UPDATED - This article has been updated to include details of the failure of the robot during the surveillance of the PCV on 10 April.
A shape-changing robot began surveying conditions within the primary containment vessel (PCV) of the damaged unit 1 of the Fukushima Daiichi plant on 10 April. However, the robot stopped working before completing its mission.
|The robot begins its inspection of the first floor of the containment vessel (Image: IRID)
The robot has been developed by the International Research Institute for Nuclear Decommissioning (IRID) and Hitachi-GE Nuclear Energy to investigate hard-to-access areas of the plant. It consists of three segments: the robot's main body and two compact crawlers. The robot can assume a long, straight shape for passing through narrow spaces, such as pipes. Alternatively, it can rotate its crawlers by 90 degrees in relation to its central body to assume a U-shape, with the crawlers providing better stability when travelling over flat surfaces.
The robot is 9cm in height. Depending on the position of its crawlers, it is 25cm to 64cm in length and between 6.5cm and 27cm in width. Weighing 7.5kg, the robot is operated via a 40m cable.
Following several weeks of test runs, Tokyo Electric Power Company (Tepco) announced today that the robot had travelled through a 10cm-diameter pipe to reach the inside of the unit's PVC. Although various robots have already been used in the investigation and clean-up of other parts of unit 1, as well as the other units at the plant, this marks the first time that a robot has entered any of the damaged units' PCVs.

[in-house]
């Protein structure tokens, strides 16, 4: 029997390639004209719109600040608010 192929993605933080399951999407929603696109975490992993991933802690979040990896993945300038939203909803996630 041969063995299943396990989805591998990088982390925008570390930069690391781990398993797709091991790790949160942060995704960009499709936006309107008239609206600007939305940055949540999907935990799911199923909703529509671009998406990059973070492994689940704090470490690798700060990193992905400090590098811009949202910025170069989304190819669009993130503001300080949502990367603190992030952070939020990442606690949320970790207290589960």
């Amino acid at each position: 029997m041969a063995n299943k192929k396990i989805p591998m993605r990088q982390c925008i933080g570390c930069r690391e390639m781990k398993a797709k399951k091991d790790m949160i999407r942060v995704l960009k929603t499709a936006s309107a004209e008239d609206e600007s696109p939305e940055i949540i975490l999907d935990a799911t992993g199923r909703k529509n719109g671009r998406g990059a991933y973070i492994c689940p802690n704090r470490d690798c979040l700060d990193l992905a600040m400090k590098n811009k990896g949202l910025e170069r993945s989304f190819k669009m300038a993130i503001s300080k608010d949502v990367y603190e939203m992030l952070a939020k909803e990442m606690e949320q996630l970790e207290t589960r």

After entering unit 1's PCV, the robot was lowered by cable onto the grating on the first floor outside the pedestal (the structure which supports the reactor containment vessel). Here it was to assume a U-shape. It was then to measure radiation and temperature levels, as well as photograph the interior of the vessel.
Tepco planned to deploy the robot today to survey half of the first floor of the PCV and then again on 13 April to survey the other half.
However, Tepco said that after taking measurements at 14 out of 18 planned points, the robot stopped working. It said the inspection planned for 13 April had been postponed while the cause of the robot's failure was investigated.
According to a report by the Kyodo news agency, Tepco intends to use the robot to explore the water-filled lower portion of the containment vessel, where the molten fuel is believed to have collected. However, it says the current robot is not waterproof. A waterproof version will reportedly be developed by the end of March 2016.
Researched and written
by World Nuclear News